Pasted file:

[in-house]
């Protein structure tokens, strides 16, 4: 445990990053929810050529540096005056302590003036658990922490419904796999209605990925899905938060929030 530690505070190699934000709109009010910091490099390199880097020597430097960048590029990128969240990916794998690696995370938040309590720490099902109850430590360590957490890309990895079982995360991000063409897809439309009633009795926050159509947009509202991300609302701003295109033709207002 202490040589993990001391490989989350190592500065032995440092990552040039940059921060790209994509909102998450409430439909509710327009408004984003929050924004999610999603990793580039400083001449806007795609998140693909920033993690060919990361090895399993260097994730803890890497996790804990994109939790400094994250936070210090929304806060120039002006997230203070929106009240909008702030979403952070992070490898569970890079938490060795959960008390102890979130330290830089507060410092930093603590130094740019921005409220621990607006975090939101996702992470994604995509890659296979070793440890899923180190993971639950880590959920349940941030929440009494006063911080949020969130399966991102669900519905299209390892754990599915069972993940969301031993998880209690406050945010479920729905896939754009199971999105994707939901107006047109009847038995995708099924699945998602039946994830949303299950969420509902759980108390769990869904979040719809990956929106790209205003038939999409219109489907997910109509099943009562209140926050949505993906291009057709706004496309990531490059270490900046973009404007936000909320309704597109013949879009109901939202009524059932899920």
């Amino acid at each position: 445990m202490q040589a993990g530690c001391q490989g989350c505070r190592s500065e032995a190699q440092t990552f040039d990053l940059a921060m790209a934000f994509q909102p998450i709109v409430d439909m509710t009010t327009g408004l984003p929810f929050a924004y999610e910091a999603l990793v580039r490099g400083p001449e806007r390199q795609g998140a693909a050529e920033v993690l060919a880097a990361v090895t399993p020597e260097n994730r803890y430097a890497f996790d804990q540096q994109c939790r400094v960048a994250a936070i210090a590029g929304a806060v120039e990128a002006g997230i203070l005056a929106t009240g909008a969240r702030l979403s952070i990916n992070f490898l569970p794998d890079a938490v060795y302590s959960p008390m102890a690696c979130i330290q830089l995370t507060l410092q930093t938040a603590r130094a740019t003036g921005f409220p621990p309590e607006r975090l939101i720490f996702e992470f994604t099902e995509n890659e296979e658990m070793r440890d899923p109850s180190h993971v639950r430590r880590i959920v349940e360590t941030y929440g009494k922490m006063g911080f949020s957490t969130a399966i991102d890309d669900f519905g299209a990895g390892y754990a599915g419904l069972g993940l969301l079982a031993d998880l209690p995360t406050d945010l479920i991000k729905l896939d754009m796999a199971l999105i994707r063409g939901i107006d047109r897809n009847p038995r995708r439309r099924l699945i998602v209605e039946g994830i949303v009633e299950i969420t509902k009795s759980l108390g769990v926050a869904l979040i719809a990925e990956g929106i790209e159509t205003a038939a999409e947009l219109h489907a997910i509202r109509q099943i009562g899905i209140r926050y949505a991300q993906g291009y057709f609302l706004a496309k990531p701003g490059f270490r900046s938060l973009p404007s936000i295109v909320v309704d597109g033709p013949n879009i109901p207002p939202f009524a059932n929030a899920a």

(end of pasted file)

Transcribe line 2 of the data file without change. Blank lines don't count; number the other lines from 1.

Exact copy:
């Protein structure tokens, strides 16, 4: 445990990053929810050529540096005056302590003036658990922490419904796999209605990925899905938060929030 530690505070190699934000709109009010910091490099390199880097020597430097960048590029990128969240990916794998690696995370938040309590720490099902109850430590360590957490890309990895079982995360991000063409897809439309009633009795926050159509947009509202991300609302701003295109033709207002 202490040589993990001391490989989350190592500065032995440092990552040039940059921060790209994509909102998450409430439909509710327009408004984003929050924004999610999603990793580039400083001449806007795609998140693909920033993690060919990361090895399993260097994730803890890497996790804990994109939790400094994250936070210090929304806060120039002006997230203070929106009240909008702030979403952070992070490898569970890079938490060795959960008390102890979130330290830089507060410092930093603590130094740019921005409220621990607006975090939101996702992470994604995509890659296979070793440890899923180190993971639950880590959920349940941030929440009494006063911080949020969130399966991102669900519905299209390892754990599915069972993940969301031993998880209690406050945010479920729905896939754009199971999105994707939901107006047109009847038995995708099924699945998602039946994830949303299950969420509902759980108390769990869904979040719809990956929106790209205003038939999409219109489907997910109509099943009562209140926050949505993906291009057709706004496309990531490059270490900046973009404007936000909320309704597109013949879009109901939202009524059932899920």